If I understand correctly (which I clearly don't) the condition of stable equilibrium of a closed system at constant $(P,T)$ is that $G$ is minimum.

That implies that $dG=0$ and $d^2G≥0$. Since $dG=VdP-SdT$, if the second differential is positive then $\left(\frac{\partial V}{\partial P}\right)_T≥0$, which is false. What am I doing wrong?

EDIT: I would like the answer to be as mathematically rigorous as possible, and with no hand-waving about differentials. I would also appreciate if you could tell me a textbook/article where stability is discussed with some level of rigour.

  • $\begingroup$ How can the 2nd differential be positive if dT = 0? Also, you left out the summation of $\mu dN$. $\endgroup$ – Chet Miller Mar 7 '17 at 18:31
  • $\begingroup$ @ChesterMiller I said that my system is closed, therefore the number of particles is constant and I don't need that term. $\endgroup$ – mlainz Mar 7 '17 at 18:33
  • $\begingroup$ @ChesterMiller The second differential being positive means that the quadratic form of the second derivatives is positive definite, which is a condition for having a local minimum. Is the multivariable generalization of having positive second derivative. Correct me if I am mistaken $\endgroup$ – mlainz Mar 7 '17 at 18:53
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    $\begingroup$ You left out chemical potential out. With constant P and T, dG is only a function of derivative of the potential! Though it is closed, chemical reaction or mixing will get the composition to such level that its Gibbs free energy is the minimum. $\endgroup$ – user115350 Mar 7 '17 at 21:18
  • $\begingroup$ What are you using for your expression of the second differential? It must include several terms, which means not all of them are necessarily positive. $\endgroup$ – compmatsci Mar 25 '17 at 19:17

... the condition of stable equilibrium of a closed system at constant $(P,T)$ is that $G$ is minimum.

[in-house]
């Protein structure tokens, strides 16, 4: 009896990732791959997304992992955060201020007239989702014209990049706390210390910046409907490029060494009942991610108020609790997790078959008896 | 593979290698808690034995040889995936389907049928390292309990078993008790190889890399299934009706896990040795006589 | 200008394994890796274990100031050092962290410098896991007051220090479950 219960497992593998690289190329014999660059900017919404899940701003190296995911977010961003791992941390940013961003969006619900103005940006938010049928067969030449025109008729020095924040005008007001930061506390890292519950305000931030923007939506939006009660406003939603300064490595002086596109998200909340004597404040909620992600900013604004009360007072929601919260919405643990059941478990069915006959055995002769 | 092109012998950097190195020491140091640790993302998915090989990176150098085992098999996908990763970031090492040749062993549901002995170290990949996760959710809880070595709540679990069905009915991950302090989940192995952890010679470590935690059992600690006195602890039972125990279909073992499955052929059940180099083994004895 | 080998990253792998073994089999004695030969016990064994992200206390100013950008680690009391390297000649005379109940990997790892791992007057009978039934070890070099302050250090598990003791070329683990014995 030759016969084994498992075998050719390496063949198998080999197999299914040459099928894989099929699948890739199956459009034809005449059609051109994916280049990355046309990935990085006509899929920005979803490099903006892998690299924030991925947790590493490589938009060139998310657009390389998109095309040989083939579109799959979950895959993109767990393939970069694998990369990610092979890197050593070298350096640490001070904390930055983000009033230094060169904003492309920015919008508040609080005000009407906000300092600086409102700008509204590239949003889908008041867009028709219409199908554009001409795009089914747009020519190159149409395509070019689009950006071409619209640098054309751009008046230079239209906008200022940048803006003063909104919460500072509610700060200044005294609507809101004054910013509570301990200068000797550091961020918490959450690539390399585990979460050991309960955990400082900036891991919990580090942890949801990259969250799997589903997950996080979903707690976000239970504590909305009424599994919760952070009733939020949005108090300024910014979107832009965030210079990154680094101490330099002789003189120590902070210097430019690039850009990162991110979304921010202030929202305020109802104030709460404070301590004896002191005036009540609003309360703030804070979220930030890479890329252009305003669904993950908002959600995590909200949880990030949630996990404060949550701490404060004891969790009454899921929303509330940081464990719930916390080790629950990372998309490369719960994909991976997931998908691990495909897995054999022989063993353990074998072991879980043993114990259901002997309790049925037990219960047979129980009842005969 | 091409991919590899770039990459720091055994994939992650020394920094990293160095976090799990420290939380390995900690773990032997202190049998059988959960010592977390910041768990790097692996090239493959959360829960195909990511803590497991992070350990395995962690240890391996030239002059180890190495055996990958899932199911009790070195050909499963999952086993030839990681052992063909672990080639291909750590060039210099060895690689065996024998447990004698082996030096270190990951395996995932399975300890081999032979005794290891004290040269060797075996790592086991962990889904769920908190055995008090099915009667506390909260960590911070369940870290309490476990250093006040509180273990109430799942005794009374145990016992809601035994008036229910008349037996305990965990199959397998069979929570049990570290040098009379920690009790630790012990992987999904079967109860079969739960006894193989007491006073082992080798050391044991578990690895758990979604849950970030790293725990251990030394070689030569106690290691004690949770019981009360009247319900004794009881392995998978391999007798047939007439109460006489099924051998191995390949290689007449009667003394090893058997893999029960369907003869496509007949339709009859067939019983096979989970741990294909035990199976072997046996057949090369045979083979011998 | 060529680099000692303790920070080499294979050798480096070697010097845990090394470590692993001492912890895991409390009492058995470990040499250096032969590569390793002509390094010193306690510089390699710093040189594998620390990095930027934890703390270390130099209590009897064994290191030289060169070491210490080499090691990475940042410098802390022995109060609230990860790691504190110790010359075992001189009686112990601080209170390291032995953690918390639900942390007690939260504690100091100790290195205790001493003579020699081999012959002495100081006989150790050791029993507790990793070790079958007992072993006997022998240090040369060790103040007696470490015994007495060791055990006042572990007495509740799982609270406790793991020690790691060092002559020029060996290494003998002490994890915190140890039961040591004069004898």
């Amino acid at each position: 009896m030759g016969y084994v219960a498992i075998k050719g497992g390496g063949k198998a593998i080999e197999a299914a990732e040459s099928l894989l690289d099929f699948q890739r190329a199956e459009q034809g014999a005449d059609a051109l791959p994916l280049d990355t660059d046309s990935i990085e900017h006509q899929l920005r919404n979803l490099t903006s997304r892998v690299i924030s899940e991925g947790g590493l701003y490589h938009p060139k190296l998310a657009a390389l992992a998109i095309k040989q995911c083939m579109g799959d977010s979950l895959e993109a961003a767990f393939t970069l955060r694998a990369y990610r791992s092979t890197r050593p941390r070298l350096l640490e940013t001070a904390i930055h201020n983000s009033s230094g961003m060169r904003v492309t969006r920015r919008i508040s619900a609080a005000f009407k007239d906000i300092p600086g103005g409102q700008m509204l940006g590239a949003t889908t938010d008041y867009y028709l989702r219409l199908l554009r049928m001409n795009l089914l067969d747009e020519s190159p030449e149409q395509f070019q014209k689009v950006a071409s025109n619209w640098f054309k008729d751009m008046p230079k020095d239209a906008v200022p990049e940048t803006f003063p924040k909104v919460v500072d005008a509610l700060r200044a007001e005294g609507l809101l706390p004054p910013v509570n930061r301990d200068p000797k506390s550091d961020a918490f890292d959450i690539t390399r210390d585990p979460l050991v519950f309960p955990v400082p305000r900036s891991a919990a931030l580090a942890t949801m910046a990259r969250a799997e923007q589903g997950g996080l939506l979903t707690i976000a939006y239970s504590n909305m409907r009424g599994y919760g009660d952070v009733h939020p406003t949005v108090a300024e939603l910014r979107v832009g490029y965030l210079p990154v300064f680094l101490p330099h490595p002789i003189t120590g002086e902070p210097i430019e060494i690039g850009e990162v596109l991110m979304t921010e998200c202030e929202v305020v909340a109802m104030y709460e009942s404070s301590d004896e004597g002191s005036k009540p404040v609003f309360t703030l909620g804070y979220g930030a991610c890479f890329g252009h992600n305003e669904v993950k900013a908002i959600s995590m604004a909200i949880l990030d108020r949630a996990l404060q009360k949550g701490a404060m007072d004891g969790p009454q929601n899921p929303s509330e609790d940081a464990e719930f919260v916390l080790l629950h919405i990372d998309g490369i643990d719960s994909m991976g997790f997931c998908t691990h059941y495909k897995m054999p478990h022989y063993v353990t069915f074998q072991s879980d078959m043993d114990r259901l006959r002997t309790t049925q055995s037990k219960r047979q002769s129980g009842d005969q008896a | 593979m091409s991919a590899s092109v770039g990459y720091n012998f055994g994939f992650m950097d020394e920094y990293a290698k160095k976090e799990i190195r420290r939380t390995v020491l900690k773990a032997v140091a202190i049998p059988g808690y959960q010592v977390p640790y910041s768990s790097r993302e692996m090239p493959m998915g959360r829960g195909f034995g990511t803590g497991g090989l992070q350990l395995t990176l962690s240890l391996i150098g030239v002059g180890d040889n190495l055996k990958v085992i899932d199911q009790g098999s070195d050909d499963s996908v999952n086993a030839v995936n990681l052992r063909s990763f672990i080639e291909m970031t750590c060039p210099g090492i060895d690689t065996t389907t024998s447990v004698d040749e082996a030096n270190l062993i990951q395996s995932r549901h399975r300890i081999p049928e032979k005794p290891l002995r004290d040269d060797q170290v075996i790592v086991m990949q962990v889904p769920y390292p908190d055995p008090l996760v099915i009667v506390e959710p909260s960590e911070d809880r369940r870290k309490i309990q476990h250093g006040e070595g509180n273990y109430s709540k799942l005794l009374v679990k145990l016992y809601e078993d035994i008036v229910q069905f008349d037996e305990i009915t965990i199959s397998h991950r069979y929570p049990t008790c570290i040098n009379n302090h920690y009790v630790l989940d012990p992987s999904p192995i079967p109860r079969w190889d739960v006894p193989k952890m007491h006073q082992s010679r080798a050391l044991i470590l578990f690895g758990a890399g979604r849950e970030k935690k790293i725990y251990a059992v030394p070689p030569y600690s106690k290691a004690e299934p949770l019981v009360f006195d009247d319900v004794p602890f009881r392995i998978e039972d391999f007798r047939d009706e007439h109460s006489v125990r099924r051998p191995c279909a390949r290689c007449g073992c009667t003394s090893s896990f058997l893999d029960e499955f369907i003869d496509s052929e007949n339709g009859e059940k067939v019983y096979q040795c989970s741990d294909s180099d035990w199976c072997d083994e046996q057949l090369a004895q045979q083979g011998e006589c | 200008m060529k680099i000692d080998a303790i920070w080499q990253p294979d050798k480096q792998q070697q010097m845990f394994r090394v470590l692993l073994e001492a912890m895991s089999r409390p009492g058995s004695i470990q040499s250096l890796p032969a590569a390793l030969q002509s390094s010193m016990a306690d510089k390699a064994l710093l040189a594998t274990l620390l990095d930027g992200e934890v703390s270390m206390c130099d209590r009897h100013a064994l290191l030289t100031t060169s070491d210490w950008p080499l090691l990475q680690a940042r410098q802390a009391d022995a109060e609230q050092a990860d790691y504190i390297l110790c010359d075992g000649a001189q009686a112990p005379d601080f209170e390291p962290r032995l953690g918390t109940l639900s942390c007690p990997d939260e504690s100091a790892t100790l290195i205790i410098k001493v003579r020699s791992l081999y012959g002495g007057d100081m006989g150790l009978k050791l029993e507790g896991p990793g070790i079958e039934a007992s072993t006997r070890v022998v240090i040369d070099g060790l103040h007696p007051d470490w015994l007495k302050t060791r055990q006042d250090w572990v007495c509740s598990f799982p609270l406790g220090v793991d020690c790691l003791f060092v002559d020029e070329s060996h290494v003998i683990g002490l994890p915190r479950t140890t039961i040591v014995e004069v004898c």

This is true, but it is not supposed to mean that equilibrium happens only for special values of $T,P$ for which some $G(T,P)$ has local minimum. Temperature and pressure are understood as given external conditions, the system is not supposed to change their values. Stable equilibrium ordinarily can exist for almost any values of these parameters.

What the statement means is that when we can express Gibbs energy of a thermodynamic system as a function of $T,P$ and some independent variable $x$ describing state of the system, equilibrium state has to have $x$ with value that minimizes $G(T,P,x)$.

For example, thermodynamic state of a puddle made of mixture of liquid water and kitchen salt can be described, in addition to $T,P$, by the amount of salt in dissolved state $n_d$ (assuming salt conservation). The principle of stable equilibrium then implies that in equilibrium, $n_d$ has value for which

$$ \frac{\partial G}{\partial n_d}(T,P,n_d) = 0, $$

$$ \frac{\partial^2 G}{\partial n_d^2}(T,P,n_d) > 0. $$

  • $\begingroup$ That makes​ sense. Do you know a reference where this is discussed and proved? $\endgroup$ – mlainz Mar 26 '17 at 16:17
  • $\begingroup$ @mlainz You can find the derivation from the entropy principle in the books Pippard: Elements of classical thermodynamics, chapter 7. The thermodynamic inequalities and Zemansky: Heat and thermodynamics, section 15.8 Conditions for chemical equilibrium. $\endgroup$ – Ján Lalinský Mar 27 '17 at 0:57

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